Who are South Asians?

South Asians are people living or having migrated from South Asia. It is a notable subregion within Asia, encompassing the vast Indo-Gangetic Plain and the Indian Peninsula. Equally notable are their most famous myths

It comprises several countries: Bangladesh, Bhutan, India, Pakistan, Nepal, and Sri Lanka. Afghanistan and the Maldives are sometimes included as part of South Asia.

It’s worth noting that the term “South Asia” is often used interchangeably with “Indian subcontinent.” However, the latter term may be used more narrowly to refer to Bangladesh, India, and Pakistan. 

This diverse region holds significant cultural, geographical, and historical importance. 

What does it mean to have a South Asian Background?

Let’s focus on individuals from the Indian subcontinent residing in the UK, specifically India, Pakistan, Bangladesh, and Sri Lanka. Within this South Asian group, there are varying levels of increased health risks of some conditions. 

These differences in risk highlight the importance of tailored healthcare and awareness within this diverse community. 

What are some of the health vulnerabilities of South Asians?

When we look at various ethnic groups, South Asians, including individuals from countries like India, Pakistan, Bangladesh, Sri Lanka, Bhutan, Maldives, and Nepal, face a heightened risk of several medical conditions, notably heart disease and diabetes.

The highest risk of heart and diabetes risk  in south asians are observed among the Bangladeshi population, followed by Pakistanis, Indians, and Sri Lankans. It’s worth noting that even Sri Lankans may face a higher health risk than individuals of white Caucasian descent

So, why are these conditions particularly prevalent among South Asians? It’s often a blend of genetics and lifestyle that plays a role. The good news is that you can take measures to lower your risk. 

It includes adopting a well-balanced diet, incorporating regular exercise into your routine, and engaging in preventive measures like mindfulness and stress reduction techniques. By making these lifestyle choices, you can work towards a healthier future. 

Is it fair to blame the traditional South Asian diet?

In South Asian culture, family gatherings often feature grazing opportunities. While elements of the South Asian diet, like lentils, vegetables, and oily fish, are nutritious, there’s a traditional penchant for frying foods, sweets leading to higher calorie content and potential weight gain.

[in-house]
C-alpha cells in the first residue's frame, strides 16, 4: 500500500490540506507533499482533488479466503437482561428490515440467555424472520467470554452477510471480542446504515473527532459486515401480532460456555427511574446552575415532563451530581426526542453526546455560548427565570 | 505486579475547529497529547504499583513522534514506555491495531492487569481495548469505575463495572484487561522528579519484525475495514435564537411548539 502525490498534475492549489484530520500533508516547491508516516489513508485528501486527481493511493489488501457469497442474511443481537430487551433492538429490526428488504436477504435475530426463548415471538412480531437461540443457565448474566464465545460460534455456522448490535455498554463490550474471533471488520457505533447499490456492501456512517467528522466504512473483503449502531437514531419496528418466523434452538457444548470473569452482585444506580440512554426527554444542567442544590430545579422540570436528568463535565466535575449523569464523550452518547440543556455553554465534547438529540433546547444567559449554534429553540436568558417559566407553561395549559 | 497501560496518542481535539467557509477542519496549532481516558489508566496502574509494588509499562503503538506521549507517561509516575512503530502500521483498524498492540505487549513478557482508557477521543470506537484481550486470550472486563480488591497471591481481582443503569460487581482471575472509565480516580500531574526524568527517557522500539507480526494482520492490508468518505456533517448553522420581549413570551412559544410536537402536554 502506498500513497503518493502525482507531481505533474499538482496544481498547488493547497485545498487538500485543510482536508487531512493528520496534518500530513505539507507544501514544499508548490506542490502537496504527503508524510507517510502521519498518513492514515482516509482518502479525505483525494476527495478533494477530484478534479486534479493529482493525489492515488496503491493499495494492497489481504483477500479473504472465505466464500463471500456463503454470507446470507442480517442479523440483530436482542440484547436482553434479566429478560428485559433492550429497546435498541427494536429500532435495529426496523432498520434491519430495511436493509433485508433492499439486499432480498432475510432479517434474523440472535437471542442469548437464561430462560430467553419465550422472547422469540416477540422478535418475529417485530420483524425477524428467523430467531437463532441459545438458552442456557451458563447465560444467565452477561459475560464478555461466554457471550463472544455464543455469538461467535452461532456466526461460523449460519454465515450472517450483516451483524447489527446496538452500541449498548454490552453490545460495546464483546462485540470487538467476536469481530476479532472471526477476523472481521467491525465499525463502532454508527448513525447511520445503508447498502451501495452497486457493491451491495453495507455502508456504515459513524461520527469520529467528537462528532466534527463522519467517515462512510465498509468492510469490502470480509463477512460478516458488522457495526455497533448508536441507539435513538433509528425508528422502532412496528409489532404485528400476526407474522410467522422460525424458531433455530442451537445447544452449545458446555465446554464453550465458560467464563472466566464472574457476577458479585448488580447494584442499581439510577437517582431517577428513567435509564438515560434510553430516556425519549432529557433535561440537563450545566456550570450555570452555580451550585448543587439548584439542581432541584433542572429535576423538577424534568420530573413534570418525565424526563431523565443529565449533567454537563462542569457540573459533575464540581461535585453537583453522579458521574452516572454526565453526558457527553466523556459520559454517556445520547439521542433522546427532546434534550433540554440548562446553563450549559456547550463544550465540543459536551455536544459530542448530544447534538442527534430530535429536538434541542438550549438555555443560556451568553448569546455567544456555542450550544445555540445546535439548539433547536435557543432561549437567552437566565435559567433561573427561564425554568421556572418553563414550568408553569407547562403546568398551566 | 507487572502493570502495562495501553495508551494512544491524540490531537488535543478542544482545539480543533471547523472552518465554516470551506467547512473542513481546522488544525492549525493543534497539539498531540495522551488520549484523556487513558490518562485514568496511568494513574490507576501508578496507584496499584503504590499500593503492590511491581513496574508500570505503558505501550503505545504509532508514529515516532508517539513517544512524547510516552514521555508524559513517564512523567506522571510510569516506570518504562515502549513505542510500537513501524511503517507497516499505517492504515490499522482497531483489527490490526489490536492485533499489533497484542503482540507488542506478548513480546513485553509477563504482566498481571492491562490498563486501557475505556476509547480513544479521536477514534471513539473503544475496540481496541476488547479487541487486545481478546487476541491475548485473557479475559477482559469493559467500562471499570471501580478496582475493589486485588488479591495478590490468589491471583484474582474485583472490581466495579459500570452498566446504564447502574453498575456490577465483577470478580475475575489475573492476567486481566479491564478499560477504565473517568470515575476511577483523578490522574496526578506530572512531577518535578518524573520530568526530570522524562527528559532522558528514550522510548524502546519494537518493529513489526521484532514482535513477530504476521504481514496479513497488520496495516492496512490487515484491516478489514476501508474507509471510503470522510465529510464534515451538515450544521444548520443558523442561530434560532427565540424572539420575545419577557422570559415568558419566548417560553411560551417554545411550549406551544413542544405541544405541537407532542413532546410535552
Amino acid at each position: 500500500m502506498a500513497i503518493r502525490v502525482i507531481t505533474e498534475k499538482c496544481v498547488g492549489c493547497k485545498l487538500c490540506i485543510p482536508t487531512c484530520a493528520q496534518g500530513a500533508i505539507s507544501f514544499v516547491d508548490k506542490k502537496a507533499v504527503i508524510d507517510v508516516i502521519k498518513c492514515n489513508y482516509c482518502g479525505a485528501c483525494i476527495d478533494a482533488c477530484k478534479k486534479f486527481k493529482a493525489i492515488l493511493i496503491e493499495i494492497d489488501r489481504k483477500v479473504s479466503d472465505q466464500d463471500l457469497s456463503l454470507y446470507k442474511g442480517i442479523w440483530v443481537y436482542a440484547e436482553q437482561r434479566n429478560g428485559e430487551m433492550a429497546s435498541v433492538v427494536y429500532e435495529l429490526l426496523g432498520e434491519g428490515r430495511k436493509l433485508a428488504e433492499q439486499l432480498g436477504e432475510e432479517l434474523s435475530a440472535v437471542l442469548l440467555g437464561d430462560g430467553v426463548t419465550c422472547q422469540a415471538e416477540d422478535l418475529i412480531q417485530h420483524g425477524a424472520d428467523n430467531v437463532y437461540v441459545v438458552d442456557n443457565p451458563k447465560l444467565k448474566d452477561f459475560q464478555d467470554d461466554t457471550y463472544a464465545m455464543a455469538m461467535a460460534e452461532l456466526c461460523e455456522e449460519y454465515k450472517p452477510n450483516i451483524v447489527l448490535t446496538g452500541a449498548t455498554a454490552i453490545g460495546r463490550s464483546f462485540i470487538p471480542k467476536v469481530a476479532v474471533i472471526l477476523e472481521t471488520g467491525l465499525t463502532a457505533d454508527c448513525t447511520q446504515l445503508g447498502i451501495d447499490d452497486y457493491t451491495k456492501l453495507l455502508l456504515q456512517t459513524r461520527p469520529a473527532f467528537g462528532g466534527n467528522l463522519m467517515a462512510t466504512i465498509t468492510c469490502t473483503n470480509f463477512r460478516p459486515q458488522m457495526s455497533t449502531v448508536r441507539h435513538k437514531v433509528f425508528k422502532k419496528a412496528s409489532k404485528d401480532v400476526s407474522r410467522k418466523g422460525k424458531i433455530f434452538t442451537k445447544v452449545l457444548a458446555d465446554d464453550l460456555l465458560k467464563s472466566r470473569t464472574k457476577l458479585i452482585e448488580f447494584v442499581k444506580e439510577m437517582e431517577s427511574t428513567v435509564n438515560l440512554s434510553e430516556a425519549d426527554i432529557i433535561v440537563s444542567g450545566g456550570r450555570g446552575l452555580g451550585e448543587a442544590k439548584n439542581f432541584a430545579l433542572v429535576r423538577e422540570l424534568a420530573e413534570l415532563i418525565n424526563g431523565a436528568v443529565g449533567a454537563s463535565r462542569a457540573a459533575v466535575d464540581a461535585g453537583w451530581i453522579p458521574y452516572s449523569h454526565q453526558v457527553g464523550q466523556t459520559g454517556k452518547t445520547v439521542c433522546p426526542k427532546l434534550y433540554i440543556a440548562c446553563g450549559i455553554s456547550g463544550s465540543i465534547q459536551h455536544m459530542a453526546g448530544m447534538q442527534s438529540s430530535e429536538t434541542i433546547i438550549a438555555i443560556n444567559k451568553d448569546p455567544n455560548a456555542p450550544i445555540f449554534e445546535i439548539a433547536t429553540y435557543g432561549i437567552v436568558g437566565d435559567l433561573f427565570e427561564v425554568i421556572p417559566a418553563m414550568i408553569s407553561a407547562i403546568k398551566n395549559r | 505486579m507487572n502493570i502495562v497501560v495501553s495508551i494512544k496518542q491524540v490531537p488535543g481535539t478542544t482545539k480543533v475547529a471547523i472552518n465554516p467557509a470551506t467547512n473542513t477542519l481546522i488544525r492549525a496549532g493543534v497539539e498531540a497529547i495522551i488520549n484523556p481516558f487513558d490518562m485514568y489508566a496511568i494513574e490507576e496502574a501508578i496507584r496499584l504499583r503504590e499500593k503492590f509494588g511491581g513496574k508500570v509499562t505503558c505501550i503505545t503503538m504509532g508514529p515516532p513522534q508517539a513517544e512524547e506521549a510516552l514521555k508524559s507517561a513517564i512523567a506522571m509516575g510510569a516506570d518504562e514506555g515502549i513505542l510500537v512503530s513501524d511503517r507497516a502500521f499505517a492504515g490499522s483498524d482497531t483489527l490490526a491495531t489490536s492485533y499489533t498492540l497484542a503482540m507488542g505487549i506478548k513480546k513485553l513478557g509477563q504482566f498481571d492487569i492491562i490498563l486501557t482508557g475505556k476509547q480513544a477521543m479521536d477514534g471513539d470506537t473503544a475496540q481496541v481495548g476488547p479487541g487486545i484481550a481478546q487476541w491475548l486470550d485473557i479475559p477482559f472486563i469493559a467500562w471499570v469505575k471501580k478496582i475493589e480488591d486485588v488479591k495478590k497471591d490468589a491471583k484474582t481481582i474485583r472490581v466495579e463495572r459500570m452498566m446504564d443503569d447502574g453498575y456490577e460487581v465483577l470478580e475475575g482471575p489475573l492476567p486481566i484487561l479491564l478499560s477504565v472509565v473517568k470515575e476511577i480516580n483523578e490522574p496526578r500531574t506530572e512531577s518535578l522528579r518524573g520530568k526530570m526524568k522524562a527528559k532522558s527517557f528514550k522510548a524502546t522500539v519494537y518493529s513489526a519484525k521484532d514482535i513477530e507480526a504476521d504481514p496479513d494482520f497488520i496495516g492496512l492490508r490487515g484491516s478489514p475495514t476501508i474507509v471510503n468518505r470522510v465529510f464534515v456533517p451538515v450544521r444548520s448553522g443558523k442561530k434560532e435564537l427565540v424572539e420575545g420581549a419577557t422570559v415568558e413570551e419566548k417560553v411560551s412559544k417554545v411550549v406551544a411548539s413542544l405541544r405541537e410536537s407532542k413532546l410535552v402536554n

Traditional fats, such as ghee, are rich in saturated fat, linked to elevated cholesterol levels. Excessive salt intake is also prevalent, with long-term effects on high blood pressure.

Some South Asian snacks, like samosas (deep-fried pastries), are notably unhealthy. Social gatherings make it easy to overindulge without realizing the calorie intake, and declining food can be culturally sensitive.

It’s vital not to eliminate any foods. Instead, recognize ‘luxury’ items to consume sparingly and differentiate them from healthier options. 

Consume the latter regularly. Dietary changes should follow mindful choices regarding portion sizes and preparation methods. 

Let’s debunk 20 common South Asian Myths

1. Myth: Ghee is unhealthy.

  • Fact: Ghee can be part of a healthy diet when consumed in moderation.

2. Myth: Shaving hair causes it to grow back thicker.

  • Fact: Shaving doesn’t affect hair thickness or growth rate.

3. Myth: Skinny is healthy!

  • Fact: Focusing on nutritious eating and staying active for overall health is more important than striving to be extremely skinny.

4. Myth: Rice makes you fat.

  • Fact: The consumption of white rice should be in moderation. Brown rice is often a healthier option with more nutrients as it is usually less processed but has similar calories

5. Myth: Coconut oil is bad for your heart.

  • Fact: Coconut oil, when consumed moderately, contains healthy fats.

6. Myth: Starving a fever, feeding a cold.

  • Fact: Your body needs proper nutrition to fight off illnesses, whether it’s a cold or a fever. You can try light meals like soups if you have a low appetite

7. Myth: Homeopathic or natural remedies are always safe and effective.

  • Fact: Not all natural remedies are proven effective, and some may be harmful like taking supplements without research

8. Myth: Cracking knuckles leads to arthritis.

  • Fact: There’s no scientific evidence to support this claim.

9. Myth: Milk should not be consumed with fish.

  • Fact: No scientific evidence supports the idea that combining milk and fish is harmful.

10. Myth: Sitting too close to the TV ruins your eyesight.

  • Fact: It may cause eye strain but won’t permanently damage eyesight.

11. Myth: Consuming carrots improves night vision.

  • Fact: Carrots are rich in Vitamin A but don’t grant night vision. They are part of a healthy diet.

12. Myth: Eating sugar causes diabetes.

  • Fact: Consuming too much sugar can cause obesity. It becomes a known risk factor for type 2 diabetes. Sugar in moderation and in healthy amounts won’t cause diabetes. 

13. Myth: Drinking milk makes your skin fair.